• ZidovudineZidovudine: According to secondary sources, zidovudine may play a role in reducing zinc levels in individuals with AIDS. In human research, zinc supplementation as an adjunct to zidovudine therapy in AIDS patients appeared to restrict opportunistic infections caused by Pneumocystis carinii and Candida, but not cytomegalovirus or toxoplasma infections (260).
  • Specific patient populationsSpecific patient populations: Zinc deficiencies have been reported in various populations, including children (801; 802; 803; 582; 804), pregnant women (590; 591; 592), patients on home enteral feeding (805), patients with short bowel syndrome (14), and the elderly (806; 807). While available information about various biochemical and molecular genetic functions of zinc has increased, the exact mechanisms by which zinc actions or deficiencies result in the observed symptoms remain unclear and need to be elucidated.
  • Mononuclear cell metallothionein mRNA levels have been used as a marker to indicate poor zinc nutrition (808); however, it was shown in one study that such levels were not indicative of plasma zinc levels in humans (809). In vitro, interleukin-2 and interleukin-2 receptor-alpha may be useful to test for zinc deficiency (251). Some correlations of increased toenail zinc concentrations include increased dietary zinc intake, decreased vegetable intake, and increased body mass index (810).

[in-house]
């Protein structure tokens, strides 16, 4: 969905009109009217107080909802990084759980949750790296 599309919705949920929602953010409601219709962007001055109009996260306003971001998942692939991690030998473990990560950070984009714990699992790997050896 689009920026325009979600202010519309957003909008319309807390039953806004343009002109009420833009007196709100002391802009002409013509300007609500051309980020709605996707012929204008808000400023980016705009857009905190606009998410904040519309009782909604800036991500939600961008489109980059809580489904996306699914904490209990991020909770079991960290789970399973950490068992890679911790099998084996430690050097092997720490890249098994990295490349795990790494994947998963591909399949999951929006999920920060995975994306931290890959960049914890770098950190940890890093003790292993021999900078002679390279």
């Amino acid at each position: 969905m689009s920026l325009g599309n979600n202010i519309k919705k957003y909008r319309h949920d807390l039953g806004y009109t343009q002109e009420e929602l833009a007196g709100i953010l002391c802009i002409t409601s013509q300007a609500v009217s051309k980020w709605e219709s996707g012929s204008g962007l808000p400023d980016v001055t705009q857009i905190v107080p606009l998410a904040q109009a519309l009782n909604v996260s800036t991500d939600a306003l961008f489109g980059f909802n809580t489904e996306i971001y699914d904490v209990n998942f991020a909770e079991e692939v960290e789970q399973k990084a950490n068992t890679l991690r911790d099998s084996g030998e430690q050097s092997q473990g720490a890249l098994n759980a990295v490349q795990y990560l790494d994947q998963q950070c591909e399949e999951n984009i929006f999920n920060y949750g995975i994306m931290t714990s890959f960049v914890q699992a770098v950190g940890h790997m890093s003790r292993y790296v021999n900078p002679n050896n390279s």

• Acne: In one study, patients with severe acne had significantly lower serum zinc levels than healthy individuals (811).
  • Acute respiratory tract infection: Hair and serum zinc levels in malnourished Bangladeshi children correlated with the occurrence of acute respiratory tract infection (812).
  • Alcoholism: According to secondary sources, excessive consumption of alcohol may lead to impaired zinc absorption and increased urinary excretion of zinc.
  • Anemia: In pregnant women, those presenting with anemia have significantly lower zinc concentrations compared with nonanemic pregnant women (637). A relationship between zinc deficiency and anemia has also been observed in low-income African-American and Hispanic children in the United States (59).
  • Arsenic-related disease: Low dietary intake of zinc has correlated with increased monomethyl arsenic (MMA) and dimethyl arsenic (DMA) in individuals in arsenic-exposed regions in the United States (813).
  • Beta-thalassemia: Beta-thalassemia is a genetic disorder that causes anemia that is so severe that chronic blood transfusions are often necessary, which may result in iron overload and, therefore, a zinc deficiency (814). Zinc deficiency has been correlated with insulin resistance in thalassemic patients (815).
  • Cancer: In a high-risk area, patients with TP53 mutations (a common mutation observed in cancer cells) in esophageal squamous cell carcinoma had lower zinc levels than those without mutation (816). According to a review, normally high prostate levels of zinc may be decreased during prostate cancer (83)